It is an ironic fact that the “holidays”, typically recognized as the period from Thanksgiving to New Years, are at once both a time of great anticipation and delight, and one in which depression frequently surfaces or worsens.
Holidays place tremendous demands on our time and energy and create great anticipation that, all too often, goes unfulfilled. Unfortunately, the idyllic time of gathering around family for a holiday meal, attending parties and functions, and basking in the glow of a warm fire in the hearth while roasting chestnuts and drinking hot chocolate with a loved one just doesn’t happen for many people.
For people who are already depressed, the holidays can trigger a worsening of this condition. Even for those who are not, unmet expectations can put them into a ‘blue funk’. It helps to recognize some of the triggers so that you can plan ahead.
Relationships are one trigger. These can be complicated for everyone but tensions and conflicts may surface when people come together for the holidays. Loneliness in those who lack a stable, loving relationship can be another trigger. Finances can be a stressor. People are expected to spend money on gifts, travel, entertainment, etc. above and beyond what they do the rest of the year. Another trigger is fatigue. The hectic pace of the holidays places many physical demands on people and lack of adequate rest may precipitate a downturn in mood.
As the saying goes, the best defense is a good offense. Planning ahead and taking control of the holidays is your best strategy. According to the Mayo Clinic, the following steps can help you navigate the turbulent holiday waters successfully.
1. Be aware that this can happen. Denial is not just a river in Egypt. You cannot control how you feel and acknowledging this can be very liberating. It also allows you to plan accordingly. You control what you do about your feelings.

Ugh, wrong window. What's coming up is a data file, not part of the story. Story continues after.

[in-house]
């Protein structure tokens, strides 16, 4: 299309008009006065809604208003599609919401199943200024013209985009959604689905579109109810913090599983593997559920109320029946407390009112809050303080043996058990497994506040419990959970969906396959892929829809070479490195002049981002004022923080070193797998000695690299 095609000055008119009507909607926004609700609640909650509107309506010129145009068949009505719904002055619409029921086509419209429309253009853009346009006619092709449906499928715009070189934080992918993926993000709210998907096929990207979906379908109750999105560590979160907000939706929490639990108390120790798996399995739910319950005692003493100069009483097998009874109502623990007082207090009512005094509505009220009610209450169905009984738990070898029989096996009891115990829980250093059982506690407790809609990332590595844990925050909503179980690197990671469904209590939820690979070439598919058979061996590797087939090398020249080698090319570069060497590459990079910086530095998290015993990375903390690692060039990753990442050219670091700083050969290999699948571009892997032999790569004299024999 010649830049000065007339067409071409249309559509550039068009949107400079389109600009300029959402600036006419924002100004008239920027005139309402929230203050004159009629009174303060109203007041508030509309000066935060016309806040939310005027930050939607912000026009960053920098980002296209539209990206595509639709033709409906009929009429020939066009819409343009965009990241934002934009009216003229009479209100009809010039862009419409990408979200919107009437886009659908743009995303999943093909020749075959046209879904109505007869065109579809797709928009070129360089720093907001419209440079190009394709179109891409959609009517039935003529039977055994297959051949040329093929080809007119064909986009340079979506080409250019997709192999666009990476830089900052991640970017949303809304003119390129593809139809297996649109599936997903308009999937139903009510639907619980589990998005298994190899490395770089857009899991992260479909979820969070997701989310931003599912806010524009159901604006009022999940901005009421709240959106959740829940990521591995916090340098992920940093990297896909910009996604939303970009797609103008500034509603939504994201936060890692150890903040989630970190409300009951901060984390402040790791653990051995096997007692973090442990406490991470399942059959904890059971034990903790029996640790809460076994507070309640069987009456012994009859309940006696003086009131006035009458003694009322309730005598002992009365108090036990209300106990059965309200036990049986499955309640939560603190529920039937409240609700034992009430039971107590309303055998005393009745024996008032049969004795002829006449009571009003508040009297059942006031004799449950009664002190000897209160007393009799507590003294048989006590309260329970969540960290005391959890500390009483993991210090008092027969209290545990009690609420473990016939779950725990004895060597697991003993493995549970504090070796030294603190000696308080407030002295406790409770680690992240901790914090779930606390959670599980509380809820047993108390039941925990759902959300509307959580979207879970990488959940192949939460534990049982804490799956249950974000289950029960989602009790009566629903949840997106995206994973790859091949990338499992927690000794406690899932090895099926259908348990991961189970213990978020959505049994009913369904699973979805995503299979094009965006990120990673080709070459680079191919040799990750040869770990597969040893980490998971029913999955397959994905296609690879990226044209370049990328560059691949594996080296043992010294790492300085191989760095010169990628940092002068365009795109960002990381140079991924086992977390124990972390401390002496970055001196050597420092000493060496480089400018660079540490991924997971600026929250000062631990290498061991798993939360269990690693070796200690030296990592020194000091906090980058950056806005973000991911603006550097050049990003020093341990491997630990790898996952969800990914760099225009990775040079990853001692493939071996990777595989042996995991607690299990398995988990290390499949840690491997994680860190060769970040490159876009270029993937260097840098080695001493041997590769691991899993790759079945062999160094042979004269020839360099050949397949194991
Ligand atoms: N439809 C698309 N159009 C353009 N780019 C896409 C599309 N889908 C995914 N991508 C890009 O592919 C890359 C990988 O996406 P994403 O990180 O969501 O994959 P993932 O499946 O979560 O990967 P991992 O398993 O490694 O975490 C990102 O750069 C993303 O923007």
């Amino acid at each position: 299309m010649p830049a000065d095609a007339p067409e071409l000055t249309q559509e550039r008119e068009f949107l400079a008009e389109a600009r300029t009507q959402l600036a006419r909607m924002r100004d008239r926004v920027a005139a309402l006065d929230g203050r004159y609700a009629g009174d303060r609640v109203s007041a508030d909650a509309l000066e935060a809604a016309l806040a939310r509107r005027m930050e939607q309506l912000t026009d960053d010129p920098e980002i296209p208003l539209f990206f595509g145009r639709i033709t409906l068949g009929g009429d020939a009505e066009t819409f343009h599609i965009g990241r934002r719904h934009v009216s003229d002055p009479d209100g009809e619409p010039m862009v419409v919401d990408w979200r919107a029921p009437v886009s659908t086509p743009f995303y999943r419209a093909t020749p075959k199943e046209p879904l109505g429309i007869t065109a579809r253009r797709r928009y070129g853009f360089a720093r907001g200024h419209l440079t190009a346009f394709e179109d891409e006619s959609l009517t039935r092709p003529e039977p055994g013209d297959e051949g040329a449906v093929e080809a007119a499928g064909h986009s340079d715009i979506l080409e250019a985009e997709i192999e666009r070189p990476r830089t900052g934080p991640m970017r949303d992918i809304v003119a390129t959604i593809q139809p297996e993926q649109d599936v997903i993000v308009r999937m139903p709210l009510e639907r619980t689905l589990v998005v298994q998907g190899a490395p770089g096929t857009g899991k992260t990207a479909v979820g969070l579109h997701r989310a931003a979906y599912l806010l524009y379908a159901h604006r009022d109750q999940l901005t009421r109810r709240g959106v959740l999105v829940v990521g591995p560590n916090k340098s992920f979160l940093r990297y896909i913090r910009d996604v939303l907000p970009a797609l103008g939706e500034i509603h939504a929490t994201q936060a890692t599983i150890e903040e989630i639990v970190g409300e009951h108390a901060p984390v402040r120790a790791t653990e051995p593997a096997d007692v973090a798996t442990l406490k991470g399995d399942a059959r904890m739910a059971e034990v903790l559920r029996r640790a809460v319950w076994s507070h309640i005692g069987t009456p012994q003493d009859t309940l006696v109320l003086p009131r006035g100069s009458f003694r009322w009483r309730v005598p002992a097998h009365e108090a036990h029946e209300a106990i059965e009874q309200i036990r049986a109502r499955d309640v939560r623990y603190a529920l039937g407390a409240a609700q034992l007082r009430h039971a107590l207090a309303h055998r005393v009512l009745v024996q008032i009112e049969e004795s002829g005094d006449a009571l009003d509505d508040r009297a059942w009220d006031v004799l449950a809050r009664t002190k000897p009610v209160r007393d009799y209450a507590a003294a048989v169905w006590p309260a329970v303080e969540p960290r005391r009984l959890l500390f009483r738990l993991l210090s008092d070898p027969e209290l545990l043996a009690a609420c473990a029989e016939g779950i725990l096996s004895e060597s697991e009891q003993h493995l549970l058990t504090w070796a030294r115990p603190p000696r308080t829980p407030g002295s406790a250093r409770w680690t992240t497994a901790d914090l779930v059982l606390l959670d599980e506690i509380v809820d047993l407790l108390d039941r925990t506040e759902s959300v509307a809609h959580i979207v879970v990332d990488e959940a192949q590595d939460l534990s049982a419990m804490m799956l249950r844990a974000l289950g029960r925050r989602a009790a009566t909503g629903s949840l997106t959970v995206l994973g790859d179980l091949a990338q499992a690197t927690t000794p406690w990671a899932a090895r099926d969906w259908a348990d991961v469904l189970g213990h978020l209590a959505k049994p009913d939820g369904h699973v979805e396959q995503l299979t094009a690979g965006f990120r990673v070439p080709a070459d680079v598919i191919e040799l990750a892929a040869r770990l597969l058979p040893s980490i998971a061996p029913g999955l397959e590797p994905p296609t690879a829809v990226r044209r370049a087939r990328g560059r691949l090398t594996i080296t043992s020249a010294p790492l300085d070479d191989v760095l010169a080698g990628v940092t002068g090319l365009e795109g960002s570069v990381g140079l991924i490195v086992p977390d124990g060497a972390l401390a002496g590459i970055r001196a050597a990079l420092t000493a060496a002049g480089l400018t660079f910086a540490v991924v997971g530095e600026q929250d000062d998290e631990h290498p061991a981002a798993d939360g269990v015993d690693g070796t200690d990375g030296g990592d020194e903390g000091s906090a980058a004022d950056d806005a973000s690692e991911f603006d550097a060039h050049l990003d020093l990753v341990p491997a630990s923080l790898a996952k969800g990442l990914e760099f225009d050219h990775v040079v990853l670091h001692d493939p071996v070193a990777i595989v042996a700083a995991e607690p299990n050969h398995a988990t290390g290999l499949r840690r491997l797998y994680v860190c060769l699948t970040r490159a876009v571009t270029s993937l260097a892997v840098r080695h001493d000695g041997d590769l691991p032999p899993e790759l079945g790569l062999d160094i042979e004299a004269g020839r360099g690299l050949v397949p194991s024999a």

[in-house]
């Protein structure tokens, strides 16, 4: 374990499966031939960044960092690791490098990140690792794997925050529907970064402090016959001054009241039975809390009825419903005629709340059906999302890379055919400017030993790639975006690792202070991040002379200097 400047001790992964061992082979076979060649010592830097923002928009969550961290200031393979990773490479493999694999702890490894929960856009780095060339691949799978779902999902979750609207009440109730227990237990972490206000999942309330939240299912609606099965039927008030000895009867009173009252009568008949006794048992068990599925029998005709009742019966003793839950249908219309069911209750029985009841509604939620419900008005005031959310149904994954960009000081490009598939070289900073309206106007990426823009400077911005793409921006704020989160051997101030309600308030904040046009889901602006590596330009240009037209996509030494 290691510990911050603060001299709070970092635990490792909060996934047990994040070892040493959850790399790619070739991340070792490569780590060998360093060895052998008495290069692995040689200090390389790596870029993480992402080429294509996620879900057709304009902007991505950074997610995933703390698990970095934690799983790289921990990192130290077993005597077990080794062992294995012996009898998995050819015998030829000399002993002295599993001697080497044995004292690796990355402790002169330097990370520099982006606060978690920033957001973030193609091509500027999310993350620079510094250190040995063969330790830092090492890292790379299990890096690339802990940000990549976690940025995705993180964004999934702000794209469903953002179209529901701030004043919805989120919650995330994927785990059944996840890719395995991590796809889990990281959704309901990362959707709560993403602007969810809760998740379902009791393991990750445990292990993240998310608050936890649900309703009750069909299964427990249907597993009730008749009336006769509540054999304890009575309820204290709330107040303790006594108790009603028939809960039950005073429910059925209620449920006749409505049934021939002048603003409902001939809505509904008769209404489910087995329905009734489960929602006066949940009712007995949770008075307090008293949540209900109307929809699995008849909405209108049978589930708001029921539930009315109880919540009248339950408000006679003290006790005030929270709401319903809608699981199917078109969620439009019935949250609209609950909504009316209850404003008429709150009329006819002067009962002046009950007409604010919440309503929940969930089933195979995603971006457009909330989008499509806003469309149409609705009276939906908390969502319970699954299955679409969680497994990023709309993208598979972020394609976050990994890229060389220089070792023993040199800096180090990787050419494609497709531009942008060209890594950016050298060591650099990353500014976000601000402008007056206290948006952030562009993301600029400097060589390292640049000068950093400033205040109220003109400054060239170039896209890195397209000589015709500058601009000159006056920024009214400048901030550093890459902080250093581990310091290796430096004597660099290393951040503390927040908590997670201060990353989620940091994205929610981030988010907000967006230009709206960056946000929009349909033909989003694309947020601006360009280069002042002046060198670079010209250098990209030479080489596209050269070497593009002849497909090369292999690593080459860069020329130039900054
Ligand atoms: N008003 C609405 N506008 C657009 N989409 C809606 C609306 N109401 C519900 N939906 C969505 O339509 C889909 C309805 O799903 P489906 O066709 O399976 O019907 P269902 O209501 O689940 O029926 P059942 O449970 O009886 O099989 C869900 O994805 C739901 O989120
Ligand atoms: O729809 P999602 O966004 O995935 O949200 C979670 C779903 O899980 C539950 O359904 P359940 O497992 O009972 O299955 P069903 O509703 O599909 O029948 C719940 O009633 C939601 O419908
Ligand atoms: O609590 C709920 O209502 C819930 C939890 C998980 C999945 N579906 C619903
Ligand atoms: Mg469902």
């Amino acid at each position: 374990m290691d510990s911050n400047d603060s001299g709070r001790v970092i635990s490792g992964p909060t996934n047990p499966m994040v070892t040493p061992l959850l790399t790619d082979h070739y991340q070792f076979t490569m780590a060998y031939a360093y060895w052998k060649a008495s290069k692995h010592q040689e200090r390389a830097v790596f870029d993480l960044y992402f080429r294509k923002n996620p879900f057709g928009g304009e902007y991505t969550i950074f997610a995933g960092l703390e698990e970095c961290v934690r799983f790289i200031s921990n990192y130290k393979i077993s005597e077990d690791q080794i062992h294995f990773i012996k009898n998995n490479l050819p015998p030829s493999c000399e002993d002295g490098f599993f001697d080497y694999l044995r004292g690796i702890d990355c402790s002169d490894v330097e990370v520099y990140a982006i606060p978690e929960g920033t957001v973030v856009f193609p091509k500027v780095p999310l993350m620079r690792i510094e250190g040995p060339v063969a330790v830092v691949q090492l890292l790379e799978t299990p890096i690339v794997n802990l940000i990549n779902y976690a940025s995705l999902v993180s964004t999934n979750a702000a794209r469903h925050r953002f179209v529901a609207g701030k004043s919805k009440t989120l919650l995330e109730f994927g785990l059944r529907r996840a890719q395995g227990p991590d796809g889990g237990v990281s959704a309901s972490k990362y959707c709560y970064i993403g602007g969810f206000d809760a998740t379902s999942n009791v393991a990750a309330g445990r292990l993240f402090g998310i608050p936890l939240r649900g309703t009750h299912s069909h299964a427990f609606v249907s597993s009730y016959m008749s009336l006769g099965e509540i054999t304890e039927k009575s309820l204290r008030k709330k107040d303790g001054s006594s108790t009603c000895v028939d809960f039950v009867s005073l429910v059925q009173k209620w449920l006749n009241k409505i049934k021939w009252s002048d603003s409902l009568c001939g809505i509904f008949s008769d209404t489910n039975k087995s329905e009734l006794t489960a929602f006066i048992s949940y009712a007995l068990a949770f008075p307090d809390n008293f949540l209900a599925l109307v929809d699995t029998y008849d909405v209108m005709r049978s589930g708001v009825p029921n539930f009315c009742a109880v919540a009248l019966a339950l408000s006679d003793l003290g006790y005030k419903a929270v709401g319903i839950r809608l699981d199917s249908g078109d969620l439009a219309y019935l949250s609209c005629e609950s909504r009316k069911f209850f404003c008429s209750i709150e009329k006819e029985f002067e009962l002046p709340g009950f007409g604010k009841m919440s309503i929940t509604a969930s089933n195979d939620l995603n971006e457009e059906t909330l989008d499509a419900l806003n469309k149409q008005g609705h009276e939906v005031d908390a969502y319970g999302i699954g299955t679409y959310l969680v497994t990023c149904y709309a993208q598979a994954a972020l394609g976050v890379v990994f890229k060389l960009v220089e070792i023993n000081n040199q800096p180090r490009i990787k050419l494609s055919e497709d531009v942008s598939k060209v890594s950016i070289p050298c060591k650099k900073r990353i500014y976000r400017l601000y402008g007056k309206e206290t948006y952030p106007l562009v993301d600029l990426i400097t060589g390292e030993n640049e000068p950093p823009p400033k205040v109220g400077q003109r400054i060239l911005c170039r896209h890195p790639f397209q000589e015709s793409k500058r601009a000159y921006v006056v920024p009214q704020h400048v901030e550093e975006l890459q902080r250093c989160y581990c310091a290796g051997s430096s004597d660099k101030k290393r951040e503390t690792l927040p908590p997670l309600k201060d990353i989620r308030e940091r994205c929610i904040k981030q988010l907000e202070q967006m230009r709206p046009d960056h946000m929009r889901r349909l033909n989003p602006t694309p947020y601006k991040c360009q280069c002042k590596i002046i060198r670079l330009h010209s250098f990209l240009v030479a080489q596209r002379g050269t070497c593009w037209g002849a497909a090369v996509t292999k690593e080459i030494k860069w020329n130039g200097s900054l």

2. Reach out to others. Nothing helps improve how you feel inside more than turning outside of yourself to help others. There are countless opportunities. Check with your community food kitchen, your church, hospital, etc. for volunteer opportunities. Busy yourself helping others and you will not only feel better, you will almost certainly meet like-minded individuals.
3. Be realistic. No family is perfect. People change. Traditions change. Every one has time constraints, other commitments, and many of the same demands on them that you have, so accept that you might not be able to do all the things you wish with those you would like to be with and have alternative plans in place.
4. Don’t focus all your energies, physical or emotional, on just one or two days. Try to “live in the moment” and enjoy each day as it comes. Seek out positive friends and those who lift you up.
5. Track your finances. Make out a budget for your spending and try to stick to it. Allow yourself a little indulgence; after all, it is the holiday season. Just don’t spend mindlessly or impulsively. Some of the best gifts cost nothing but your time and presence (see volunteering above).
6. Don’t dwell on the past. New Years is a time when many people get down because of unmet expectations for the past year. Rather than make sweeping resolutions that you are unlikely to keep, try for a couple of realistic ones with a measurable goal.
7. Don’t abandon your healthy habits. Planning ahead for parties and other gatherings will allow you to stay on a diet. Excess sugar and fat intake has been linked with holiday depression. Alcohol is a depressant so watch your intake. If in doubt, abstain. Stick with your exercise program. Exercise releases endorphins, the “feel good” chemicals in your brain. Get enough rest. Fatigue will depress your immune system and make you more likely to get sick.
8. Don’t over commit. You don’t have to have the best decorated house on the block or send out cards to everyone you ever knew. Learn to say no if you are feeling pressured to do more than you are comfortable with. You only have 24 hours in the day; save some if for yourself.
In an ideal world, you would not get depressed at all, or you would be able to manage this yourself but that is not the world we live in. If you find yourself becoming depressed and are not able to deal with this yourself, seek professional help. Admitting you need help is not an admission of weakness. Everyone reaches the limit of their ability to cope at some time in their life. Wishing you happy holidays…….